Can you believe she wore that? To church? Again?

They’re too liberal. Too Conservative.

They’re not liberal enough. Not conservative enough.

Too Gay, too straight. Too black, white, brown.

Too sick. T0o poor. Too rich.

They’re not even from here. Why should I help them? What do I get out of it?

And on and on.

We do this. All the time. But why?

Perhaps we have a hard enough trusting in Grace for ourselves that we project our anxiety outward onto others. Look at them, we think. At least I’m more worthy than they are because I’m not like them. There’s a parable about that, by the way.

Paul encourages us to resist that mindset. He’s constantly telling the people of the churches he writes to try to be better than that. As it to say: “You’re Christians aren’t you? Act like it!”

“From now on, we regard no one from a human point of view...if anyone is in Christ, there is a new creation.”

Now, I’m by no means a Greek scholar, but I’ve heard from some folks who are that this sentence might be better translated as: “If anyone is in Christ: CREATION!” It’s meant to be dramatic - as if Paul wrote it in all caps with several exclamations after it. We, as Christians, become totally new people - freed from sin and death and invited to live as Children of God here and now.

God invites us to trust in God’s Grace and to reconcile ourselves to God and one another. To trust in our own forgiveness. To view God’s grace of the other perhaps not as a challenge to our own forgiveness, but rather as proof of it. To view ourselves and the other as children of God: already reconciled, loved, forgiven by our Creator.

This is a hard lesson to learn. The Gospels are filled with story after story where the Disciples don’t understand it. Where the Pharisees hear it and intentionally or not, fail to grasp it.

This morning, we hear that Jesus is hanging out with all the wrong people. The unworthy ones. And the Pharisees are annoyed. “Can you believe this guy? He thinks he’s a prophet but he’s spending his time with tax collectors and sex workers. Instead of the righteous people like us!”

Jesus hears them and responds by telling three parables: one about sheep, one about a lost coin, and one about a man with two sons. This third parable is familiar to most of us.

Once there was a man who had two sons. The younger asks to get his inheritance early and then skips town and spends it all on extravagant, food, clothes, etc. It would be like winning the lottery and then spending it all in one afternoon in Vegas. Bankrupt, he finds himself taking care of pigs - something that, in ancient Jewish society would have been considered the lowest of the low, as pigs were deemed unclean. As he stands there, salivating over the food he’s meant to give to the pigs, he resolves to go home. He’ll beg his father for the chance to become a slave in his father’s household.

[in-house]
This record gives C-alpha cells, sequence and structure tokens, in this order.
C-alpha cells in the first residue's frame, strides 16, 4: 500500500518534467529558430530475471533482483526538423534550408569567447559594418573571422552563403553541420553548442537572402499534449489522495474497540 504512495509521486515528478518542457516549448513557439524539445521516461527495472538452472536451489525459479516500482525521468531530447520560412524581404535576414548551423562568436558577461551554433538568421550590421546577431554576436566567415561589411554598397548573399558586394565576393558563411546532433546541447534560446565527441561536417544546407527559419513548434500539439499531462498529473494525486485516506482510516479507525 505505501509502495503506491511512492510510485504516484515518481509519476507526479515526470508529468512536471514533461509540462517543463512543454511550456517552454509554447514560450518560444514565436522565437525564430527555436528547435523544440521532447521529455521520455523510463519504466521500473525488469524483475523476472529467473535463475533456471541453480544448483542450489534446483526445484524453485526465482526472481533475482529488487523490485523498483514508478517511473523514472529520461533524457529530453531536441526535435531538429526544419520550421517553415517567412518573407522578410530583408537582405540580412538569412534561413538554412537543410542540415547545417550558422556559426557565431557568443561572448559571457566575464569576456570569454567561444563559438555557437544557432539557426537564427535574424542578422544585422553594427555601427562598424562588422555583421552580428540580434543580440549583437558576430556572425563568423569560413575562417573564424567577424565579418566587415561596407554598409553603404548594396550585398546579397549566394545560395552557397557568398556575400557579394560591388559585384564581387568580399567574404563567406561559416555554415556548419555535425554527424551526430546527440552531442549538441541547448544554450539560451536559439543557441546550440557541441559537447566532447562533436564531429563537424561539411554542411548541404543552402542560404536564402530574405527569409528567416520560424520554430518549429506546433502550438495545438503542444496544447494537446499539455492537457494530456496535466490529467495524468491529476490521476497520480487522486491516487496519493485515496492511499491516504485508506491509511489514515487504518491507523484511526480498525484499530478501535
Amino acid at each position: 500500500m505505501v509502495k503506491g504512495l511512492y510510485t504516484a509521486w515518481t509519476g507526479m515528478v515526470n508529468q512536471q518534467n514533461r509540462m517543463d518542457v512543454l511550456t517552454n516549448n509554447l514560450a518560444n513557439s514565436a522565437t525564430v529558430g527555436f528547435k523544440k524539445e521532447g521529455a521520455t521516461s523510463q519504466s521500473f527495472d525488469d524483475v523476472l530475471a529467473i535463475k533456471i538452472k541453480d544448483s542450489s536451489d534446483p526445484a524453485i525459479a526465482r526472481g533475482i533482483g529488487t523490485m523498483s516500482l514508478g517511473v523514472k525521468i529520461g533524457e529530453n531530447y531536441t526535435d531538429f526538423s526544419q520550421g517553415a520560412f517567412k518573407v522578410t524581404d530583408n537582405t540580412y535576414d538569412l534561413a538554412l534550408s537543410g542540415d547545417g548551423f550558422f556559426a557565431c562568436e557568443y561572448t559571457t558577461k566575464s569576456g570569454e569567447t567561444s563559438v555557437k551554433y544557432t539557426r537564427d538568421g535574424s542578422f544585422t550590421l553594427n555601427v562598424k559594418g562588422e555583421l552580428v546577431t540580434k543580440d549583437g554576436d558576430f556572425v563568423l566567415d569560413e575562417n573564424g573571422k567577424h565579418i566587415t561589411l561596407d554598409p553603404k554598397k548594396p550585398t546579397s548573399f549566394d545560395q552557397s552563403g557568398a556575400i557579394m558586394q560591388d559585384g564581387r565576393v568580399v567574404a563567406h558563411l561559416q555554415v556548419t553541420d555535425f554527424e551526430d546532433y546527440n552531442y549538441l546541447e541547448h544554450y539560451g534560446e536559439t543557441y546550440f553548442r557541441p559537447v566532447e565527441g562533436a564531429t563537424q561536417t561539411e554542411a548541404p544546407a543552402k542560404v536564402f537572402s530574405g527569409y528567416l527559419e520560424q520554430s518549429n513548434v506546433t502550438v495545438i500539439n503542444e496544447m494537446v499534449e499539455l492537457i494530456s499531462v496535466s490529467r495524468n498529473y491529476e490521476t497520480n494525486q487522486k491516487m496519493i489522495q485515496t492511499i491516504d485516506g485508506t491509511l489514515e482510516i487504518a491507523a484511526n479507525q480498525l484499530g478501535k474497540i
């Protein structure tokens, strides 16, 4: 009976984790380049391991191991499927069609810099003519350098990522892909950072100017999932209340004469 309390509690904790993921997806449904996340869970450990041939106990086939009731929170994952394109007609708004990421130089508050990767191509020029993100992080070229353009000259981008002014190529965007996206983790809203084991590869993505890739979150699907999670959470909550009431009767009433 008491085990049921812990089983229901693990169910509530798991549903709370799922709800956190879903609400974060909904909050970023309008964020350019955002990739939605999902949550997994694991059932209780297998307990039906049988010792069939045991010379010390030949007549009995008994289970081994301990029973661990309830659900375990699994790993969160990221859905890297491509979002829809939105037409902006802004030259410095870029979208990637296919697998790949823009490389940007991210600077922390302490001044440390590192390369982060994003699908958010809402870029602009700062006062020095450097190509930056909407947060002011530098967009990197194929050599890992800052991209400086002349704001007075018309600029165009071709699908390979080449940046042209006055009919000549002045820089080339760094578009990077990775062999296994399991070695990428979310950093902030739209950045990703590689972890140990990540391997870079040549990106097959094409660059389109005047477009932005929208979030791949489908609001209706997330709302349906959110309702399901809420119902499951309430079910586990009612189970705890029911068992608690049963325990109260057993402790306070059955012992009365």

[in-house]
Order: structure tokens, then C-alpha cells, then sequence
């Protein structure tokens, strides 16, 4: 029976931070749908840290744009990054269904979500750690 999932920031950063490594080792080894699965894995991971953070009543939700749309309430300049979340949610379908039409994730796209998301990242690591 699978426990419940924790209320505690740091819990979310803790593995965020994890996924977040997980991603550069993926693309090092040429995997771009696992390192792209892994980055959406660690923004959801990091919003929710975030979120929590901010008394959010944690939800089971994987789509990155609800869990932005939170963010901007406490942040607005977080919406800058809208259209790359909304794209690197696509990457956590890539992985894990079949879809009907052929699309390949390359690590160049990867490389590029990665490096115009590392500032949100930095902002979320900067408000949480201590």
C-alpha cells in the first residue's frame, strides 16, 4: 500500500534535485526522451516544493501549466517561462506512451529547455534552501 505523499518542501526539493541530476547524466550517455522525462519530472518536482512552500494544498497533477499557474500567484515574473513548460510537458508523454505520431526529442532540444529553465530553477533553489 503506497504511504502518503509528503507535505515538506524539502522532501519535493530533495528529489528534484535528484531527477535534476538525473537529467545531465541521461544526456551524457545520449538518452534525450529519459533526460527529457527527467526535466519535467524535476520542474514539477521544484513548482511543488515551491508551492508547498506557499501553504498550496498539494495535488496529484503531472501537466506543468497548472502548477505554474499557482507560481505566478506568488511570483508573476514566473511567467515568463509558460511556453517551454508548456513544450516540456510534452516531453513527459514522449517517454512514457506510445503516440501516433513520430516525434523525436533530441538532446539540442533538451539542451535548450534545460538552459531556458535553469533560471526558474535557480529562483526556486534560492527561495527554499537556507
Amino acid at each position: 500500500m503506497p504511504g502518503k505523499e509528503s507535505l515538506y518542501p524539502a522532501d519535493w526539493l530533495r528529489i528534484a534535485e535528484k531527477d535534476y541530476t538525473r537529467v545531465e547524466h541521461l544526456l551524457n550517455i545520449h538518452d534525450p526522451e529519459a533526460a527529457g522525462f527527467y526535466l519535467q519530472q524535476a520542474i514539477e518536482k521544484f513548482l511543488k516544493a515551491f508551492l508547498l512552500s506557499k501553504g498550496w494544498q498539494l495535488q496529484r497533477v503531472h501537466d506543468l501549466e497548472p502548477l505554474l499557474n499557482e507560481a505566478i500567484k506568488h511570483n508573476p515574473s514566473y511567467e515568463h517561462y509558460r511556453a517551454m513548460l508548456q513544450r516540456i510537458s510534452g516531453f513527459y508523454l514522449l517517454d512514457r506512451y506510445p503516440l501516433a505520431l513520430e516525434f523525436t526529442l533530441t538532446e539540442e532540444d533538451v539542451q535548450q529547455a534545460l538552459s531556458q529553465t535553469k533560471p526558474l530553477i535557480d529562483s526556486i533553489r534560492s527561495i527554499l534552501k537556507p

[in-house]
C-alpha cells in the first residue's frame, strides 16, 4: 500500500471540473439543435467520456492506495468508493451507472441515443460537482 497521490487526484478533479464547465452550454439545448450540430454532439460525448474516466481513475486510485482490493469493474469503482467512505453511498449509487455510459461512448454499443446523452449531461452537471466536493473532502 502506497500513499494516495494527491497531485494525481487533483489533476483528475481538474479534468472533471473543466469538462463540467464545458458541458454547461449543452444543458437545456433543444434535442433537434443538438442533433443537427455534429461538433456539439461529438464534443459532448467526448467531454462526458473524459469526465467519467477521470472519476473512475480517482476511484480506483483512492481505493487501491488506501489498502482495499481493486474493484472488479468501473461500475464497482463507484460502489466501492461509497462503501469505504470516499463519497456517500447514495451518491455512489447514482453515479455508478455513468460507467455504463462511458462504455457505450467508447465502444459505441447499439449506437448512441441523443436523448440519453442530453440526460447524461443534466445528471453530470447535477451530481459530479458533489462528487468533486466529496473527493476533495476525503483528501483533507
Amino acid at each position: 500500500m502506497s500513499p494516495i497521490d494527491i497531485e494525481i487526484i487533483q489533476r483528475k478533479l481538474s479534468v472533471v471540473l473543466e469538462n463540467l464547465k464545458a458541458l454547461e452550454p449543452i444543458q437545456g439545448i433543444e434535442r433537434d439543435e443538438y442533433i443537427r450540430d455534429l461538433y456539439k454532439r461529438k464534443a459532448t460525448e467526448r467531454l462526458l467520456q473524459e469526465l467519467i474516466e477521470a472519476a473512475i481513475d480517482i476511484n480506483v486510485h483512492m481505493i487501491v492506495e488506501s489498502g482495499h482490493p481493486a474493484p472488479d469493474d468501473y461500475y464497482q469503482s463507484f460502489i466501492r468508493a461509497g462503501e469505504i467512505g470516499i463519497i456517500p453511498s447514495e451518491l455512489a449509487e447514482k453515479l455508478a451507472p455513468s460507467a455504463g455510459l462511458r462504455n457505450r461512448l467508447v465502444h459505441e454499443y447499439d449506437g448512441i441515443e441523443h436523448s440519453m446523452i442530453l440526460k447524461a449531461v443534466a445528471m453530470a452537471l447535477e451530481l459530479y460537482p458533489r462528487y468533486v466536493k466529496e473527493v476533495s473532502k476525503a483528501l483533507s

As he takes the long journey back home, he practices his speech in his head “Father, I have sinned against heaven and before you…” But then, when he’s still far off, his father sees him and runs out to meet him. As he launches into his speech, his father cuts him off and offers him an extravagant, reckless welcome.

It’s easiest and most comfortable to think of ourselves as the younger son. And of course, we can do so. However, considering the context. Considering that Jesus is responding to the criticism of the religious people makes me wonder if this story isn’t about the younger brother so much as it’s about the elder brother.

You see, the elder son has a hard time accepting his younger brother’s forgiveness. He’s been responsible. He’s out working in the field. And as he comes home, he realizes there’s some kind of party going on. Nobody bothered to tell him - or even ask him about it. He even has to ask a servant what’s going on. The servant responds: “Your brother is home, so we’re celebrating!”

This son is livid. I imagine him pouting, crossing his arms, stomping his feet, and refusing to go inside. Eventually, his father comes out to invite him to come and join the party. And the son responds: “How dare you! This son has disrespected you. He’s not worthy of this extravagance. I’ve been here all along, working hard for you and you’ve never thrown me a party!” In his pride and jealousy, he’s pushing at the fractures in his relationships with both his brother AND his father.

But does the father scold him? No. Rather he gently reminds him of his love. “Rejoice! Your brother his home! Let each of us be reconciled!”

In spite of our stubbornness, and fear, and shortcomings, God extends God’s radical, extravagant Grace to us again and again and again. God calls us to be a new creation, inviting us to see ourselves and others the way God sees us: already reconciled, healed, renewed.

Rejoice! Because this fellow Child of God was dead and has come to life. You were lost and have been found.